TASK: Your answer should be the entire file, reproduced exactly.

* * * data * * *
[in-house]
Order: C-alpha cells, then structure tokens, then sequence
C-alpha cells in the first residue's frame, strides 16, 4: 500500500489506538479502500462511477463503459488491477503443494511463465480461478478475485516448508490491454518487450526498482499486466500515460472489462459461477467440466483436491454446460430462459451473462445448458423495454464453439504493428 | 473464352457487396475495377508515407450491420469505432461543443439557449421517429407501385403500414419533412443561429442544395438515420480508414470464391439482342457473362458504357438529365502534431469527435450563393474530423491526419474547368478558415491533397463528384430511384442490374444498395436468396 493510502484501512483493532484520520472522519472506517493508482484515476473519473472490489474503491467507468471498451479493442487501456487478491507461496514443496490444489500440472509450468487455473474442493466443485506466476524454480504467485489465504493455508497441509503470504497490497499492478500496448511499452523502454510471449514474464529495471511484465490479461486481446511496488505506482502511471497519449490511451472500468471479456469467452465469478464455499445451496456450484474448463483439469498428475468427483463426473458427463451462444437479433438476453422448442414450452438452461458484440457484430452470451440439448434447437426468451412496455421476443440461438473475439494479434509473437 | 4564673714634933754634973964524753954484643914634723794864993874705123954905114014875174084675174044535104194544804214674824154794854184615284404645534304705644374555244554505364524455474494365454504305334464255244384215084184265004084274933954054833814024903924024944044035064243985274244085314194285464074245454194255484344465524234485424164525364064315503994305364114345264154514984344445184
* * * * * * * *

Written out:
[in-house]
Order: C-alpha cells, then structure tokens, then sequence
C-alpha cells in the first residue's frame, strides 16, 4: 500500500489506538479502500462511477463503459488491477503443494511463465480461478478475485516448508490491454518487450526498482499486466500515460472489462459461477467440466483436491454446460430462459451473462445448458423495454464453439504493428 | 473464352457487396475495377508515407450491420469505432461543443439557449421517429407501385403500414419533412443561429442544395438515420480508414470464391439482342457473362458504357438529365502534431469527435450563393474530423491526419474547368478558415491533397463528384430511384442490374444498395436468396 493510502484501512483493532484520520472522519472506517493508482484515476473519473472490489474503491467507468471498451479493442487501456487478491507461496514443496490444489500440472509450468487455473474442493466443485506466476524454480504467485489465504493455508497441509503470504497490497499492478500496448511499452523502454510471449514474464529495471511484465490479461486481446511496488505506482502511471497519449490511451472500468471479456469467452465469478464455499445451496456450484474448463483439469498428475468427483463426473458427463451462444437479433438476453422448442414450452438452461458484440457484430452470451440439448434447437426468451412496455421476443440461438473475439494479434509473437 | 4564673714634933754634973964524753954484643914634723794864993874705123954905114014875174084675174044535104194544804214674824154794854184615284404645534304705644374555244554505364524455474494365454504305334464255244384215084184265004084274933954054833814024903924024944044035064243985274244085314194285464074245454194255484344465524234485424164525364064315503994305364114345264154514984344445184